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Sprint to provide unlock code for departing customers

As a result of class action suits in California and Florida, Sprint will now allow former customers to unlock their phones. This development comes as a settlement, not as a decision rendered by a judge or jury. According to spokespeople, Sprint wants “to avoid the uncertainties and expense of litigation.” While we don’t blame them, this decision should have little effect in the short-run. Yes, customers can have their CDMA phones unlocked when they leave Sprint, but they might find difficulty activating it with another network. As far as we know, Verizon won’t accept phones from other carriers, since they’re “not optimized to the Verizon network.”

The issue of locked cell phones has been much in the news lately as a result of Apple Inc.’s decision not to let customers modify their iPhones so that they can work on other networks besides that of AT&T. Lawsuits against both companies allege anti-competitive and unfair business practices.

Last year, a state court judge certified the California case against Sprint as a class action. The plaintiffs contended that Sprint had locked their phones with software programming locks, making it impossible or impractical for them to modify the programming of their phones or to switch cell phone providers without buying a new phone.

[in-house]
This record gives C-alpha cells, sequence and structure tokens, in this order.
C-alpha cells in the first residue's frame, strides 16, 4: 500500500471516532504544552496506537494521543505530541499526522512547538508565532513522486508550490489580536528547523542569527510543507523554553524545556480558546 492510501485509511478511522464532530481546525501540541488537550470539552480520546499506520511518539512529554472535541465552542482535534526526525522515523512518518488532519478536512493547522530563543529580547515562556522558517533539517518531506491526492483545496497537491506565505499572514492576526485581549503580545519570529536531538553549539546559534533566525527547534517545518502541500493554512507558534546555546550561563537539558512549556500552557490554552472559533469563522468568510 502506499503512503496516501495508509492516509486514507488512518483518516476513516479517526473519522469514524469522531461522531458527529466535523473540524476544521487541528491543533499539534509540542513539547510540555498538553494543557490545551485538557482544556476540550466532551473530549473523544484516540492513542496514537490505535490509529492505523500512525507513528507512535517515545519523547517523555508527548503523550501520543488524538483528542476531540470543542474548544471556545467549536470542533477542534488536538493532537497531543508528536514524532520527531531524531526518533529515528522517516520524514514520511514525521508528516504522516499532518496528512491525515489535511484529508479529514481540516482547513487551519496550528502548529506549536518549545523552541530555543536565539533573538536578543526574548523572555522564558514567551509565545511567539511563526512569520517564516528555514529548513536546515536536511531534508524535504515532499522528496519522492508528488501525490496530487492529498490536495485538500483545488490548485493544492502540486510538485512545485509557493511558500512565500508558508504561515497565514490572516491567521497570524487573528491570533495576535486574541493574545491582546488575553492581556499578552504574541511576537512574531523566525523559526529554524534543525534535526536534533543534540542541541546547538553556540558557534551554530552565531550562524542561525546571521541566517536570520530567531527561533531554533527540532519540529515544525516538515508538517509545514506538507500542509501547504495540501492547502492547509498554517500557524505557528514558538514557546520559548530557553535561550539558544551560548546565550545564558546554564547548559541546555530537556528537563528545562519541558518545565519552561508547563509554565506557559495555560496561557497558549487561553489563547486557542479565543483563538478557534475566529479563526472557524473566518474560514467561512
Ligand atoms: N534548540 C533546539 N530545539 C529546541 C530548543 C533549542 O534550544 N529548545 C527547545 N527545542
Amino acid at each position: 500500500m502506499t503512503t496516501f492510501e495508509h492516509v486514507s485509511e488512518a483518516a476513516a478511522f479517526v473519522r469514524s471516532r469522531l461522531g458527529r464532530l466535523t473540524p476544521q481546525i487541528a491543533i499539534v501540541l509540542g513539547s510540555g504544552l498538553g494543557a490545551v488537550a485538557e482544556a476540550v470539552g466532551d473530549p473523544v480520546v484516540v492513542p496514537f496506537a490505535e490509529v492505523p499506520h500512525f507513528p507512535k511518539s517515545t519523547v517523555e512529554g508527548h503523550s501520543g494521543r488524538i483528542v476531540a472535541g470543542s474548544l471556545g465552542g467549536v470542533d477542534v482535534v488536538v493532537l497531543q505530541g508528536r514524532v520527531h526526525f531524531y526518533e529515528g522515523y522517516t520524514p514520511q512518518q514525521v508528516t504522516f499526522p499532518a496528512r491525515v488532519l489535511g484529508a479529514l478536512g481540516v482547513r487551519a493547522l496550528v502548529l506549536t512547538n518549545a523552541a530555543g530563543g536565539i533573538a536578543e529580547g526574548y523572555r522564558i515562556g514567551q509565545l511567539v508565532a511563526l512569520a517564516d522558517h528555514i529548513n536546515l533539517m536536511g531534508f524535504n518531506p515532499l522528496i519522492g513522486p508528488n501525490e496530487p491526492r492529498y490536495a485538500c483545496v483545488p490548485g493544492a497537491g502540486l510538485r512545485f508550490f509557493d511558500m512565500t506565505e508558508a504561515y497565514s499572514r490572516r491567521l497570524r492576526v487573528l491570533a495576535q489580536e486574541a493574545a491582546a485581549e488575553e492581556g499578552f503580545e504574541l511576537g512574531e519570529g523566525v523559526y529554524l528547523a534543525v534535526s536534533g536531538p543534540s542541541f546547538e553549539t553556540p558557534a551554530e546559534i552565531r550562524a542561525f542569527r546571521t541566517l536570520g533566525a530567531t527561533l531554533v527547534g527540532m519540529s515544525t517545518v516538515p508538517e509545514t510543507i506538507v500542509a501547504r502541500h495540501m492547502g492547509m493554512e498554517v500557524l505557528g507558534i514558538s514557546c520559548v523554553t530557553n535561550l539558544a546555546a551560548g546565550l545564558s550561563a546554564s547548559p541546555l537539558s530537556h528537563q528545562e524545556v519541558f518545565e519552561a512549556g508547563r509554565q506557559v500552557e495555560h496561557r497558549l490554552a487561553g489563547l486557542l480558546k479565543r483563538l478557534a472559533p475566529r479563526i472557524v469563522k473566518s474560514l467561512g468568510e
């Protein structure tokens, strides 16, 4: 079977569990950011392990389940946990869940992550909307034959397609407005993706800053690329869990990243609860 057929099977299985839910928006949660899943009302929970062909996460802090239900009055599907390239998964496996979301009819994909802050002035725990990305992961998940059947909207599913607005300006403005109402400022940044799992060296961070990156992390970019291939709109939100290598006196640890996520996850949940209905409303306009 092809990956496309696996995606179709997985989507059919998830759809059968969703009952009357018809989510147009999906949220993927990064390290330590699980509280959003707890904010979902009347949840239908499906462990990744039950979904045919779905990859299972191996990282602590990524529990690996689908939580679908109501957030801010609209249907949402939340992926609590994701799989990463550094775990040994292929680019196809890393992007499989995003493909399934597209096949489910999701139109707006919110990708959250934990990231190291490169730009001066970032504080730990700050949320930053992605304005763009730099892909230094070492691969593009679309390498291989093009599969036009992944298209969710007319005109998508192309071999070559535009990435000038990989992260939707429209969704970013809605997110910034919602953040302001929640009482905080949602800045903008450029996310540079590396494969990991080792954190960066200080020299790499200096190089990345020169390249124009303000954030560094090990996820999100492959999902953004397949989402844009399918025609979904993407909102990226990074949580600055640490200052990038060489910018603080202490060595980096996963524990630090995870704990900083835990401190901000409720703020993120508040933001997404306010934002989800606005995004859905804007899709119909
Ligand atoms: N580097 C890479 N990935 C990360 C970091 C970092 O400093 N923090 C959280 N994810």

Now, since Sprint settled this case before judgement could be rendered against them, they’re claiming no wrongdoing. Like most other cell carriers, they say that locking phones was perfectly fine, since customers were told before they signed up. Yeah, they were told, as in the language was in the contract. Just like mandatory arbitration is in the contract. Just because you spell something out doesn’t make it right.

The fact is, consumers have little to no choice when it comes to issues like arbitration and locked phones. All the carriers do it, so it’s not like they could procure a better deal elsewhere. That’s why we’re not buying the Sprint argument.

Customers will also be supplied with information to activate non-Sprint phones with the company. However, the problem with that is unlocking them in the first place. So, in essence, this deal means little now. It could, however, set an apt precedent for future cases against cell carriers.

[Kansas City Star] via [Consumerist]